According to this article, a paper has argued that “newborn babies are not ‘actual persons’ and do not have a ‘moral right to life’”. Their line of argument appears to be that babies are not appreciably different from foetuses, and therefore since it is acceptable to abort foetuses, it is similarly morally acceptable to kill babies.
The argument is interesting, though not particularly novel. Often there is no clear distinction between a state where an action is morally tolerable, and another state where the same action is clearly immoral. At what point does a baby acquire sufficient relevant properties such that becomes a human (which is immoral for us to terminate)?
However, I think that there are morally relevant characteristics between a baby and a foetus. Consider the “bodily rights” argument, where the right to abort is justified by the mother’s rights over her body; the foetus does not have a right to force the mother to carry it. However, we should note that this particular argument does not apply to the baby! The right to abortion should not be interpreted as the right to kill the foetus; the death of the foetus occurs as an undesirable side-effect. Therefore, a strict equivalence would not be to kill a baby, but instead to leave it unattended (and presumably perish).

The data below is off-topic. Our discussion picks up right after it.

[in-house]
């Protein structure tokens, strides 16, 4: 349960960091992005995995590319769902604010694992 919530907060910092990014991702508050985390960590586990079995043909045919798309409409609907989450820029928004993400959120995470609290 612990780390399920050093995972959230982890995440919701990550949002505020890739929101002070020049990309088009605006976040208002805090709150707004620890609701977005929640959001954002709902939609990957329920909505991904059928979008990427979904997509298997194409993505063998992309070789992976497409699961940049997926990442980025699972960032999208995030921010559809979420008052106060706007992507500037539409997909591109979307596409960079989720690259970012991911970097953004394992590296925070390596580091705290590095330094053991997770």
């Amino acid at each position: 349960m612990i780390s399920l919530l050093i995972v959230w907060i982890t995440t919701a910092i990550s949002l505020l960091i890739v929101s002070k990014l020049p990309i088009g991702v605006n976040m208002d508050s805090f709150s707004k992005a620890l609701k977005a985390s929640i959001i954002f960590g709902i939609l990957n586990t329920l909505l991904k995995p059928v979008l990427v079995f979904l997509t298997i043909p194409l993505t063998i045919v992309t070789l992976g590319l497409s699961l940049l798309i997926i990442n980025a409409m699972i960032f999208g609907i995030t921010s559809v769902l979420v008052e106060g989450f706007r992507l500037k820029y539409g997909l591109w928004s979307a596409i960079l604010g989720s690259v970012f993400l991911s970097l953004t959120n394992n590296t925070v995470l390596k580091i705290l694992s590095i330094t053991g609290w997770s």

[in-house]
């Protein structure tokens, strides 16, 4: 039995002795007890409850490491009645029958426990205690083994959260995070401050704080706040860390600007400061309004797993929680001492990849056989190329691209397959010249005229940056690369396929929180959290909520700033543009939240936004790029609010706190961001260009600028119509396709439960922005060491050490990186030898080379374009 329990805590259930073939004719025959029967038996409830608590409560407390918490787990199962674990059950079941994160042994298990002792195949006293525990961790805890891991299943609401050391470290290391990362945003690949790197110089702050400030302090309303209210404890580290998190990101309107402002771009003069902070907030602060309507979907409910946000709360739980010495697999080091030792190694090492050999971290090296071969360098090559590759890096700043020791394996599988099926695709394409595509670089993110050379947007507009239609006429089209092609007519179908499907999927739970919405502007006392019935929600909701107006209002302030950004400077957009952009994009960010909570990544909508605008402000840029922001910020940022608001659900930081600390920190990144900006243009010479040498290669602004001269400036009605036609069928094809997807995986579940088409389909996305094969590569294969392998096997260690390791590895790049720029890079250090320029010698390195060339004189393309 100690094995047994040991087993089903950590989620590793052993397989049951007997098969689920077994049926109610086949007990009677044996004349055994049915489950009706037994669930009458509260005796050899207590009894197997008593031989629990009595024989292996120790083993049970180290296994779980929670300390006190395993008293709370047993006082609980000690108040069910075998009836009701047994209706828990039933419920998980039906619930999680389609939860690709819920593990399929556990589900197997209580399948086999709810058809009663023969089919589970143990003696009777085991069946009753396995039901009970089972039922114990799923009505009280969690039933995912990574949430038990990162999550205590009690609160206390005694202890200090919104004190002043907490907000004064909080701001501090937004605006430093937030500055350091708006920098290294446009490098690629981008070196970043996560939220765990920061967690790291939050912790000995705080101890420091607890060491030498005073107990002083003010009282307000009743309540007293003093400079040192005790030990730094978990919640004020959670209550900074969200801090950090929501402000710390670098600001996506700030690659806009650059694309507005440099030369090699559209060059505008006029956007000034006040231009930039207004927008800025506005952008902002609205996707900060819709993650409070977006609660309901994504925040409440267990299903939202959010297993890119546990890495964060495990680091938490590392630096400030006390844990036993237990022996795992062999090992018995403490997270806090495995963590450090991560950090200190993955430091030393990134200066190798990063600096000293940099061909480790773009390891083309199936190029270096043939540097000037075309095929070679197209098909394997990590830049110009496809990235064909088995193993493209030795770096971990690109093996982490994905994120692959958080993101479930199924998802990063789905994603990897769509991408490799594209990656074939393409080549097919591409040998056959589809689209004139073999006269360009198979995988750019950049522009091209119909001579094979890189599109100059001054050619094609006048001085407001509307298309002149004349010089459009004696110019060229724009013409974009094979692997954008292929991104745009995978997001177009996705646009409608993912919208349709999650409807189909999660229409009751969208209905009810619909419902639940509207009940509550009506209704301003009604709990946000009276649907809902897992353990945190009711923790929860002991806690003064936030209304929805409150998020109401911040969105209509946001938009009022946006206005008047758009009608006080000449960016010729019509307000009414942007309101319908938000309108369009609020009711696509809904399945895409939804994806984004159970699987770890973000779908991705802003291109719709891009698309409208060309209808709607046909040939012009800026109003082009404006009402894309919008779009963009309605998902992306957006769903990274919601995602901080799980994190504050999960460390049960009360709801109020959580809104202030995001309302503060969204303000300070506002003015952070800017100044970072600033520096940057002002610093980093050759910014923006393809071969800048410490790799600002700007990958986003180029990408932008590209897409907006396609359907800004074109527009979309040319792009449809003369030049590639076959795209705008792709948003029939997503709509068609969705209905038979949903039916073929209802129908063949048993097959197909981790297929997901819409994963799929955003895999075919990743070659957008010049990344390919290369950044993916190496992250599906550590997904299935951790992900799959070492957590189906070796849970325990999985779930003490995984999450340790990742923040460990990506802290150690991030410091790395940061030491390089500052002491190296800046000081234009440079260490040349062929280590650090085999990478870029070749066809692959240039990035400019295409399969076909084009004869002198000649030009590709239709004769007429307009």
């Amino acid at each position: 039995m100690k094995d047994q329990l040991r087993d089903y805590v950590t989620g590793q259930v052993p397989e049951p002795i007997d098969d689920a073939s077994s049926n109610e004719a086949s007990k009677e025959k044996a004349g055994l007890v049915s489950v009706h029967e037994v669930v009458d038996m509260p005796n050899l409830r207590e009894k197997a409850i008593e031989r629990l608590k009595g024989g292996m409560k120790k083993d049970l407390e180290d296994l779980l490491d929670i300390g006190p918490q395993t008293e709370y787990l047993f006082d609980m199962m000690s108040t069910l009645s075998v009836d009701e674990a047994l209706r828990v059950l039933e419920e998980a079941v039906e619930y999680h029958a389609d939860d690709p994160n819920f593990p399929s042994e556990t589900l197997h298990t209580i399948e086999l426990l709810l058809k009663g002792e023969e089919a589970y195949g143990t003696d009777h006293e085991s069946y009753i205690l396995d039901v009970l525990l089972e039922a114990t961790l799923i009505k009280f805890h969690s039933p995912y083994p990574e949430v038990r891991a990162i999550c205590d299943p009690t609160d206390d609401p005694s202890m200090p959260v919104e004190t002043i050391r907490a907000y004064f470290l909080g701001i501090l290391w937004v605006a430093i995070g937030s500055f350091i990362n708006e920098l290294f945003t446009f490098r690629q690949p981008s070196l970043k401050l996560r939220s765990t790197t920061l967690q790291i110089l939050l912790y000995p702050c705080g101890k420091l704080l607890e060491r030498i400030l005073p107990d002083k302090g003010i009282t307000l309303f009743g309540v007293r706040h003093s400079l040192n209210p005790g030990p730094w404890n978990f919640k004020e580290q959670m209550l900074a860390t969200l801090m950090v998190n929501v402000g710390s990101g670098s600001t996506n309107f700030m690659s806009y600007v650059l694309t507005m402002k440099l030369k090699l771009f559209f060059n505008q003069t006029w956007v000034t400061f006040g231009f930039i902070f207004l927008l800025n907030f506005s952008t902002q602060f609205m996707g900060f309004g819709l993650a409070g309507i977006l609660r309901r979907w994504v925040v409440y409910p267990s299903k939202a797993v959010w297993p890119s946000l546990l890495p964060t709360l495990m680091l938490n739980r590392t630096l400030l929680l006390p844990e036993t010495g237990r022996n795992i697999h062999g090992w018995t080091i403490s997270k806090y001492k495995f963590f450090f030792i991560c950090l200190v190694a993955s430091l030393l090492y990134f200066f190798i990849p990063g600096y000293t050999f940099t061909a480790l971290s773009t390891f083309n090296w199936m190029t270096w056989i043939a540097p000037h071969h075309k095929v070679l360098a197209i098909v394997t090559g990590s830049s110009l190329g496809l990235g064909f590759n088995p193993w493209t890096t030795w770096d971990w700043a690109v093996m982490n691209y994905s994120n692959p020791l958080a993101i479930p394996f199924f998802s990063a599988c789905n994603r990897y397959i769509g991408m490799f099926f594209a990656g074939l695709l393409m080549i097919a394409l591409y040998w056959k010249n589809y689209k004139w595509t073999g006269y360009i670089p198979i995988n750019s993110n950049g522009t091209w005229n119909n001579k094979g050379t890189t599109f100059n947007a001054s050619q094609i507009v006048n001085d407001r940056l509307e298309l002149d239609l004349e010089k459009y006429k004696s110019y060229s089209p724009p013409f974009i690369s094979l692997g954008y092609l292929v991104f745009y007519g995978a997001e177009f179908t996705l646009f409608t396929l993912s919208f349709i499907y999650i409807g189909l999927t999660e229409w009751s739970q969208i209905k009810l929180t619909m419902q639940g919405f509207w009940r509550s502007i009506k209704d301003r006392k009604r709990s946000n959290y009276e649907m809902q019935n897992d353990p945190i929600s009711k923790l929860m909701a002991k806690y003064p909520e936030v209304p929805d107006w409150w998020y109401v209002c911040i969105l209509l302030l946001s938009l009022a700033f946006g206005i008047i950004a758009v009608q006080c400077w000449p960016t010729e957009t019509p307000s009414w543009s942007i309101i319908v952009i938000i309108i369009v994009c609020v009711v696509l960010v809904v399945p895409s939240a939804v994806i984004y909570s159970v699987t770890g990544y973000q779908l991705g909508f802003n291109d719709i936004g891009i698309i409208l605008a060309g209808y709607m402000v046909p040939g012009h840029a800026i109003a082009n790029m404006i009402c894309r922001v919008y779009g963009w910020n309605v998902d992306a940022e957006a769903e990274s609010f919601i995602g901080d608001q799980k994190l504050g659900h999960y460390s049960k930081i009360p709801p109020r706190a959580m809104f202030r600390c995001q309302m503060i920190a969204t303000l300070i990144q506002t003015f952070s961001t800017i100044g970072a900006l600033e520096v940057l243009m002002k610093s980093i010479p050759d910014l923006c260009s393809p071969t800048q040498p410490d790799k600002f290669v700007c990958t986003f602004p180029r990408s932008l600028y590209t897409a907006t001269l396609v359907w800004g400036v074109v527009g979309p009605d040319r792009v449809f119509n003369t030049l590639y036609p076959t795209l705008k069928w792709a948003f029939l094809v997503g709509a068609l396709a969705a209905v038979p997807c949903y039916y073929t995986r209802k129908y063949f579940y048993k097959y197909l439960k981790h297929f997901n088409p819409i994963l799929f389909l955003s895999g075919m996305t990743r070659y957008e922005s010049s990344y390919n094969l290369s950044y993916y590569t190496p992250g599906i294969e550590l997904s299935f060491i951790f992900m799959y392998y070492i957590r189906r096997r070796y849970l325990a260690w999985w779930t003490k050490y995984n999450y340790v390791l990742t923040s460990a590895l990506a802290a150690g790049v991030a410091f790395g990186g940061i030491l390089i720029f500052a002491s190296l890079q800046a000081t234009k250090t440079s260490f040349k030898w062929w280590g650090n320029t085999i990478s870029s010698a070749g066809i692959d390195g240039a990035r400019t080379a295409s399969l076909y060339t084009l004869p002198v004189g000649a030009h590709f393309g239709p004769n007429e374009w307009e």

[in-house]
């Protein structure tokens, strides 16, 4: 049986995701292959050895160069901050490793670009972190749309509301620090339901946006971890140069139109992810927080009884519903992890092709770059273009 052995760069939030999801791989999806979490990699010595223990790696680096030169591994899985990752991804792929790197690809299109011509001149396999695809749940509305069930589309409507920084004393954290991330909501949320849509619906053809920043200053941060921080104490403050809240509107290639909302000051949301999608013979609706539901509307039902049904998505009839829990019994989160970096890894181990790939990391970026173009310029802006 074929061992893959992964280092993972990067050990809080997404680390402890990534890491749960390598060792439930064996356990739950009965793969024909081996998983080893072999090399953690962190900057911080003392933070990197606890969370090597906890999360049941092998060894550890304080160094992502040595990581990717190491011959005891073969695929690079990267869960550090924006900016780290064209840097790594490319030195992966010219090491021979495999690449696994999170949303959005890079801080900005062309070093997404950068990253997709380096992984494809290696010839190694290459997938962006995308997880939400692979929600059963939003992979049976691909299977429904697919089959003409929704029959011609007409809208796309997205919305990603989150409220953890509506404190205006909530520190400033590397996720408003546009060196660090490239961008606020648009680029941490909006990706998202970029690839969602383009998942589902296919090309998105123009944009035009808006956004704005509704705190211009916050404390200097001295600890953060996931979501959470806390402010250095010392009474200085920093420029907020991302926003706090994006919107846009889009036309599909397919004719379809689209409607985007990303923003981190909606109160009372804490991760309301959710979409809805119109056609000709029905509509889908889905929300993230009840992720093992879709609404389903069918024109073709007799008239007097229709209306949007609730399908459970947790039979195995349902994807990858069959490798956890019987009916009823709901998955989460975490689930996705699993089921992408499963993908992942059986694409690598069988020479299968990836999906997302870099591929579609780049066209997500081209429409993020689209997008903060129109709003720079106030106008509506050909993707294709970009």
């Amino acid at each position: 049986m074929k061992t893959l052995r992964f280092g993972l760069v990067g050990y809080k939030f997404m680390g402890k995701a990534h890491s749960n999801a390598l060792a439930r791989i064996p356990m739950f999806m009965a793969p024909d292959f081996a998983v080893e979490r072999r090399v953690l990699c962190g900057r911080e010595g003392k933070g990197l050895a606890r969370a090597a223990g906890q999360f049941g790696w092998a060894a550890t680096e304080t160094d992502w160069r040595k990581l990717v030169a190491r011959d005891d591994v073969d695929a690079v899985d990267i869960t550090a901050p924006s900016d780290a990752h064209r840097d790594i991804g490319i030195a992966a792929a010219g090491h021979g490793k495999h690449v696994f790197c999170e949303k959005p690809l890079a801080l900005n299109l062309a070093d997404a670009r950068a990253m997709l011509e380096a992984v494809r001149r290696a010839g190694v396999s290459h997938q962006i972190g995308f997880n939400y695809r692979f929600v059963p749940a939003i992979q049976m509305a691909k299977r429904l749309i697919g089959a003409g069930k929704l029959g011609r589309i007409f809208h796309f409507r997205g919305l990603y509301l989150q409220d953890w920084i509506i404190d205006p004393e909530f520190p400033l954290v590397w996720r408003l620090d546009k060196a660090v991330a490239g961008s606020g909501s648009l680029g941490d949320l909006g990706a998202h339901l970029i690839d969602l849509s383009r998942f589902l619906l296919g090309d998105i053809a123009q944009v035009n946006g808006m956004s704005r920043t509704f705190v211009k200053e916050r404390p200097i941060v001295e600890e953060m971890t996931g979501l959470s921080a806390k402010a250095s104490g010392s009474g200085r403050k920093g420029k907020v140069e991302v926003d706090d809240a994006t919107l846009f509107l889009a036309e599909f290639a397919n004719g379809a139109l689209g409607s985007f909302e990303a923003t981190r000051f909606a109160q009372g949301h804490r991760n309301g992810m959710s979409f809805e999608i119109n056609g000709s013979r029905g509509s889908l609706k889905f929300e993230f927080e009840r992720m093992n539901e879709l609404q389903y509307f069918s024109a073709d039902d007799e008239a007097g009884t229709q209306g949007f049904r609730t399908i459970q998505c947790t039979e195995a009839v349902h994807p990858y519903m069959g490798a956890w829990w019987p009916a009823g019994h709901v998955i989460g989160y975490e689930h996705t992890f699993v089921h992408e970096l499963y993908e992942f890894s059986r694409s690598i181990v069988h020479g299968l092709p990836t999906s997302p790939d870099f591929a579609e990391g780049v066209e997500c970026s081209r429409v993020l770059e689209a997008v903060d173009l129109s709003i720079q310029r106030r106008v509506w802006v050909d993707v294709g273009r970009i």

However, one important distinction still exists. Most people find the death of the foetus to be regrettable, even those in support of abortion. The key is that abortion inevitably results in the death of the foetus. Abortion may be morally justifiable if the rights of the woman to her body are adjudged to be of greater importance than the foetus’ right to life. In the case of an infant, though, no such counterbalancing right exists to justify the taking of the infant’s right to life.